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Advances in Medical Discourse Analysis: Oral and Written Contexts

Gotti, Maurizio / Salager-Meyer, Françoise (eds)

Advances in Medical Discourse Analysis: Oral and Written Contexts

Series: Linguistic Insights - Volume 45

Year of Publication: 2006

Bern, Berlin, Bruxelles, Frankfurt am Main, New York, Oxford, Wien, 2006. 492 pp.
ISBN 978-3-03911-185-5 pb.  (Softcover)
ISBN 978-3-0351-0396-0 (eBook)

Weight: 0.680 kg, 1.499 lbs

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Discipline

Book synopsis

The focus of this volume is on medical discourse, a domain of language which deserves closer scrutiny by academics as well as practitioners, due to its increasing relevance and pervasiveness in modern society. Despite the wealth of publications dealing with specialized or academic discourse and its rhetoric, few of these are devoted specifically to medical discourse. This book seeks to redress the balance by bringing together a number of studies that bear witness to the widespread interest in medical texts shown by linguists and professional communities around the world. The volume is divided into two main parts: the first targets medical discourse in its spoken dimension, while the second contains various analyses of written texts. The theoretical perspectives and individual case studies presented here reflect the wide range of methodological approaches and theoretical issues that characterise current research in the field.

Contents

Contents: Maurizio Gotti/Françoise Salager-Meyer: Introduction – Ellen Barton: Trajectories of Alignment and the Situated Ethics of End-of-Life Discussions in American Medicine – Hugo Bowles: Conversation Analysis and Health Communication: Updating a Developing Relationship – Sally Candlin: Constructing Knowledge, Understanding and Meaning Between Patients and Nurses – Maria Grazia Guido: The Discourse of Post-Traumatic Stress Disorder: Specialized-Genre Conventions vs. West African Refugees’ Narrative Representations – Rick Iedema: (Post-)bureaucratizing Medicine: Health Reform and the Reconfiguration of Contemporary Clinical Work – Florian Menz/Johanna Lalouschek: «I just can’t tell you how much it hurts.» Gender-relevant Differences in the Description of Chest Pain – Branca Telles Ribeiro/Diana De Souza Pinto: The Psychiatric Interview: An Insider’s Perspective – Celia Roberts: Continuities and Discontinuities in Doctor-Patient Consultations in a Multilingual Society – Srikant Sarangi/Lucy Brookes-Howell: Recontextualising the Familial Lifeworld in Genetic Counselling Case Notes – Didier Carnet/Anne Magnet: Editorials: An Intrinsic and/or Extrinsic Genre in Medical Journals – Kjersti Fløttum: Medical Research Articles in the Comparative Perspectives of Discipline and Language – David R. Hall: Medical Leaflets, Empowerment and Disempowerment – Isabel K. León/Lourdes Divasson: Nominal Domain in the Biomedical Research Paper: A Grammatico-rhetorical Study of Postmodification – Susan McKay: The Discursive Construction of Health Risk in Magazines: Messages, Registers and Readers – Philippa Mungra: Macrostructure and Rhetorical Moves in Secondary Research Articles: The Meta-Analysis and the Systematic Analysis – Päivi Pahta: This is Very Important: A Corpus Study of Amplifiers in Medical Writing – Jordi Piqué-Angordans/Santiago Posteguillo: Peer Positive and Negative Assessment in Medical English Written Genres – Françoise Salager-Meyer/Maria Angeles Alcaraz Ariza/Maryelis Pabón/Nahirana Zambrano: Paying One’s Intellectual Debt: Acknowledgments in Scientific/Conventional and Complementary/Alternative Medical Research – Irma Taavitsainen: Audience Guidance and Learned Medical Writing in Late Medieval English – Laura Wright: On the Global Dissemination of Medical Writing: Medicines Required by a Sea-surgeon in 1715.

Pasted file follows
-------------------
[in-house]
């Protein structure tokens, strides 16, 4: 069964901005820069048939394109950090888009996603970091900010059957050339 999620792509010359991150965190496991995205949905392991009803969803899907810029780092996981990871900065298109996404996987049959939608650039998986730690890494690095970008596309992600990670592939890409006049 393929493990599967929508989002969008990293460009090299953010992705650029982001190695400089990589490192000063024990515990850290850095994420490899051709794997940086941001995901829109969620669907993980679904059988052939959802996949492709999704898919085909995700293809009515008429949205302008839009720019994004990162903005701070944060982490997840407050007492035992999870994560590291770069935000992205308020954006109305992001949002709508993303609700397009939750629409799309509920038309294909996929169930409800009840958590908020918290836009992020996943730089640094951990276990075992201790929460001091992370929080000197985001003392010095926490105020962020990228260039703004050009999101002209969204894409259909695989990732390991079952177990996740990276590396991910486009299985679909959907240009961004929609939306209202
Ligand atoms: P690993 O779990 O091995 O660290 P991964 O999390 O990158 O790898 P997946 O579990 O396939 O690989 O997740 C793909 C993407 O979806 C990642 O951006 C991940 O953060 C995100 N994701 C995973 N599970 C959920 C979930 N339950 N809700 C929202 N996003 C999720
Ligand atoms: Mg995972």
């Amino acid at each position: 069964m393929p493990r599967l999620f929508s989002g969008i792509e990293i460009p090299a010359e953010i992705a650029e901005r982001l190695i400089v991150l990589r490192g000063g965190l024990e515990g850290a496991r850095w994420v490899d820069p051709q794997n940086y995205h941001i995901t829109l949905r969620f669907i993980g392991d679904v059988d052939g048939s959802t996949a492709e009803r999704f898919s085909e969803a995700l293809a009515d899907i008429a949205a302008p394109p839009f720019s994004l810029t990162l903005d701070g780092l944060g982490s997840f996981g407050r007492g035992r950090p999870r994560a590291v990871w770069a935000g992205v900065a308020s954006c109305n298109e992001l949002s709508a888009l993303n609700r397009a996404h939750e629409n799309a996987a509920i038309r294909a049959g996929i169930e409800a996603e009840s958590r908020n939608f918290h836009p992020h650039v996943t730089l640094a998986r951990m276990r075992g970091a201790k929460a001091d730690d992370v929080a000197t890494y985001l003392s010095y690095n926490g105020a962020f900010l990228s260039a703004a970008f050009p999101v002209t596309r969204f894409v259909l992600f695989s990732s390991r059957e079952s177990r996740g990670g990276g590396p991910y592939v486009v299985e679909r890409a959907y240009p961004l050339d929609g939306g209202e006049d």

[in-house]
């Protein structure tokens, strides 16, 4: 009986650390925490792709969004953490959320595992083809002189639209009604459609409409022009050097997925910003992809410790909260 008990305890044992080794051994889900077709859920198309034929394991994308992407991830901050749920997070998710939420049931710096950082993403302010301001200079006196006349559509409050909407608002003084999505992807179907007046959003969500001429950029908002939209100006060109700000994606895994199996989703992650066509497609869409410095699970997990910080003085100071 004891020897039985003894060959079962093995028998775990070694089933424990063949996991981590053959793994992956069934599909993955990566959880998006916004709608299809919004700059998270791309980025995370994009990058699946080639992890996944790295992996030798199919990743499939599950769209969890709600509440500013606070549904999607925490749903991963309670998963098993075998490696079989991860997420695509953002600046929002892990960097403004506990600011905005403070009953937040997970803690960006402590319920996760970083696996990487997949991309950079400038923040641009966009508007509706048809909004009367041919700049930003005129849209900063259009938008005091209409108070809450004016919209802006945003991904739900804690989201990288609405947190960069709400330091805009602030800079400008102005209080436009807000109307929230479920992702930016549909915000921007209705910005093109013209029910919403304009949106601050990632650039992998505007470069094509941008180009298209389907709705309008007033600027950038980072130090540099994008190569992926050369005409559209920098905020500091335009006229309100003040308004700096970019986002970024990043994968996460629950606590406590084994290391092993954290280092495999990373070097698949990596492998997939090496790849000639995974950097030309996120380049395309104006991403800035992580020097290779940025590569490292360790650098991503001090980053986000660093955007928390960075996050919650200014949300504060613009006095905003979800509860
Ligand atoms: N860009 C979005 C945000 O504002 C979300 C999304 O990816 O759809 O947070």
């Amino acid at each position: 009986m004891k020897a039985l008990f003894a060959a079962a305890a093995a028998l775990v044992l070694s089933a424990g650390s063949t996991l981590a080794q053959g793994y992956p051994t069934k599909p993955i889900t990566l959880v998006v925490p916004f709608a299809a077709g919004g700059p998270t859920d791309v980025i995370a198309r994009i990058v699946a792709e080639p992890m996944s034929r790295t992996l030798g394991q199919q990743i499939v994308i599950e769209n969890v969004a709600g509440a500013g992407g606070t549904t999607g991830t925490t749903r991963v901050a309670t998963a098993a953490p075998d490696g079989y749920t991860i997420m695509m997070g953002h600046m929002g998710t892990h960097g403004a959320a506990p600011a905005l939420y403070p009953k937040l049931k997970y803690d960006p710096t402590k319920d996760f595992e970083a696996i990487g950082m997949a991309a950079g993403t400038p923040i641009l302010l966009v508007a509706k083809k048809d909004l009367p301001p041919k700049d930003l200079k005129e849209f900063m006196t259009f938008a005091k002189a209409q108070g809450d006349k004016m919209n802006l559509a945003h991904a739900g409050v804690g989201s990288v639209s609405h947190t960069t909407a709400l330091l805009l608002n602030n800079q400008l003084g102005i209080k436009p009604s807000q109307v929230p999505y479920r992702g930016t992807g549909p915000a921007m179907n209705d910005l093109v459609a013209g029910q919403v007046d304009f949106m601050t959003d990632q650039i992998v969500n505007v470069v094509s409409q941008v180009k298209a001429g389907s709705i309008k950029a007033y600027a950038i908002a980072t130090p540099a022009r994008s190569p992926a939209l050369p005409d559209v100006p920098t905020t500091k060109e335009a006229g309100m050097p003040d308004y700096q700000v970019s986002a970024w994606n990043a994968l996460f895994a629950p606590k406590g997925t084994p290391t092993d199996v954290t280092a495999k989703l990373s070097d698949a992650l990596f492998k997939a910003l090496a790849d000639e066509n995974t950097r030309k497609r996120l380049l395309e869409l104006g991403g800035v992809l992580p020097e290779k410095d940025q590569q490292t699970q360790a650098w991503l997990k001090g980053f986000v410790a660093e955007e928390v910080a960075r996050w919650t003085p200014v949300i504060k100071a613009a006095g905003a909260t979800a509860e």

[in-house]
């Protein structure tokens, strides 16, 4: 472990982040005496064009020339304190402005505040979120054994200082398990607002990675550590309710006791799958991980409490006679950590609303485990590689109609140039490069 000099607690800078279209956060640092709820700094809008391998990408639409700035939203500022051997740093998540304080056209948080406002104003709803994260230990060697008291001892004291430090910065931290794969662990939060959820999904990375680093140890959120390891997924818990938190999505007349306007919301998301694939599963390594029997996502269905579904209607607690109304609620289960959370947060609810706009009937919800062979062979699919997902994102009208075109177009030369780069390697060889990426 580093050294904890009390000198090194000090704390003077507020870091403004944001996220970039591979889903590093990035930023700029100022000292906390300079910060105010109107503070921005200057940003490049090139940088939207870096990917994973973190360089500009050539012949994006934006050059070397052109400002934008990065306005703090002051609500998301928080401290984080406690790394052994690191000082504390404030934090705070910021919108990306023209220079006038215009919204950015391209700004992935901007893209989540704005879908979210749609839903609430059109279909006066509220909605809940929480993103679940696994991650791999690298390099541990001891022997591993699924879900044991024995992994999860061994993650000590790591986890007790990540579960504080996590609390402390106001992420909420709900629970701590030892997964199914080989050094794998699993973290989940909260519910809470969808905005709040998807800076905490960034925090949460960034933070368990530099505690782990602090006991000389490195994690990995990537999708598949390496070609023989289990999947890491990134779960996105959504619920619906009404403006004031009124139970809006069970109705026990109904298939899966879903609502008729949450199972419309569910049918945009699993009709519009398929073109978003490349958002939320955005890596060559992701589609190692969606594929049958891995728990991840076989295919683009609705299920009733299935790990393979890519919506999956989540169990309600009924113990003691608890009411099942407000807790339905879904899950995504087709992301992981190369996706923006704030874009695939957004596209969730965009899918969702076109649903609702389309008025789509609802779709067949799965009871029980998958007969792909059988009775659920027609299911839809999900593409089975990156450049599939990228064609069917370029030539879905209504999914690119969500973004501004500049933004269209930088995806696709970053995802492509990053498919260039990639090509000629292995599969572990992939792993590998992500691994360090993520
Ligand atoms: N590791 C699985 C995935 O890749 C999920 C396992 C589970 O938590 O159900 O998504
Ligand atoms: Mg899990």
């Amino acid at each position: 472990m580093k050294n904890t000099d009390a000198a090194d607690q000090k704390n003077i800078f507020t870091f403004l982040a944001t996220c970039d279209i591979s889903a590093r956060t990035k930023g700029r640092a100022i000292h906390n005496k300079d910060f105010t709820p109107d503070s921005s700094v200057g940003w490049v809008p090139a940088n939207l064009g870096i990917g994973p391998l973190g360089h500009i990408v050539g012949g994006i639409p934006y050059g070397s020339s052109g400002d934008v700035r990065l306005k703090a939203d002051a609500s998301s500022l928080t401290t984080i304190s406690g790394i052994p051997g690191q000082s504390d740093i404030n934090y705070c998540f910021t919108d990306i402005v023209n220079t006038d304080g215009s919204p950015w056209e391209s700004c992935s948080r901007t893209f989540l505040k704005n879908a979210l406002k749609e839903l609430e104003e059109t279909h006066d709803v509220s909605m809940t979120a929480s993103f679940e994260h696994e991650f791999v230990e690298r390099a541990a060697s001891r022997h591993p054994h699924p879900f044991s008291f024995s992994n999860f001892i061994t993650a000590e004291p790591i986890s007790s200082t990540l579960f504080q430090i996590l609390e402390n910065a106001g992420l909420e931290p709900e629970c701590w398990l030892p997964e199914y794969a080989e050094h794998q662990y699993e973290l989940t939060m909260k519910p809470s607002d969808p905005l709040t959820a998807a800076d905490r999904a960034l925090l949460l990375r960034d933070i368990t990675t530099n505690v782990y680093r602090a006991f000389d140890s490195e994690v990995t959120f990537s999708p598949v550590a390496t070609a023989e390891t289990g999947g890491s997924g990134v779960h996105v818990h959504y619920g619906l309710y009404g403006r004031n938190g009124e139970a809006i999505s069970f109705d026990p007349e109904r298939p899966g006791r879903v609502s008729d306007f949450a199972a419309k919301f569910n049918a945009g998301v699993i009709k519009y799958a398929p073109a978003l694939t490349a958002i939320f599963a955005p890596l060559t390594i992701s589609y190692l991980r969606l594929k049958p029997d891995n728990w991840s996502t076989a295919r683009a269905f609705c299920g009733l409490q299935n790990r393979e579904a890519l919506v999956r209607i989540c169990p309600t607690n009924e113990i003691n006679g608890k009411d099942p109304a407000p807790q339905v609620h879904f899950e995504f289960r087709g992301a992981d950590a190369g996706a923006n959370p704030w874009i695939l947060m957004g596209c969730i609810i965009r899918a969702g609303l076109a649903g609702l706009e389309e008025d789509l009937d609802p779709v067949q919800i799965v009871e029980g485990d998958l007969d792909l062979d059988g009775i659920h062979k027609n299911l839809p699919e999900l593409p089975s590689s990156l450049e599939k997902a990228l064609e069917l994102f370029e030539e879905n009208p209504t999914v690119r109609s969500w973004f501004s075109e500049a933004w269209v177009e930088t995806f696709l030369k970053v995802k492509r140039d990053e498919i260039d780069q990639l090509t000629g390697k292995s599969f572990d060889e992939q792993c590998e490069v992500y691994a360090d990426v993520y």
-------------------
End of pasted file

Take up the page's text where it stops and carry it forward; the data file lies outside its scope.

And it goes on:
About the author(s)/editor(s)

The Editors: Maurizio Gotti is Professor of English Linguistics at the University of Bergamo, Italy. He is currently President of the Italian Association of University Language Centres and Director of CERLIS, a centre for research on specialized languages based at the University of Bergamo. His main areas of interest are the features and origins of English specialized discourse, English syntax, lexicology and lexicography.
Françoise Salager-Meyer teaches English for Specific Purposes and Russian at the University of the Andes (Mérida, Venezuela), where she co-ordinates the Multidisciplinary and Multilingual Research Group on Scientific Discourse Analysis. She has published several articles dealing with the linguistic, rhetorical and discoursal features of medical English, Spanish and French prose in international journals and has edited the Language and Medicine section of the second edition of the Encyclopedia of Language and Linguistics (2005).

Series

Linguistic Insights. Studies in Language and Communication. Vol. 45
Edited by Maurizio Gotti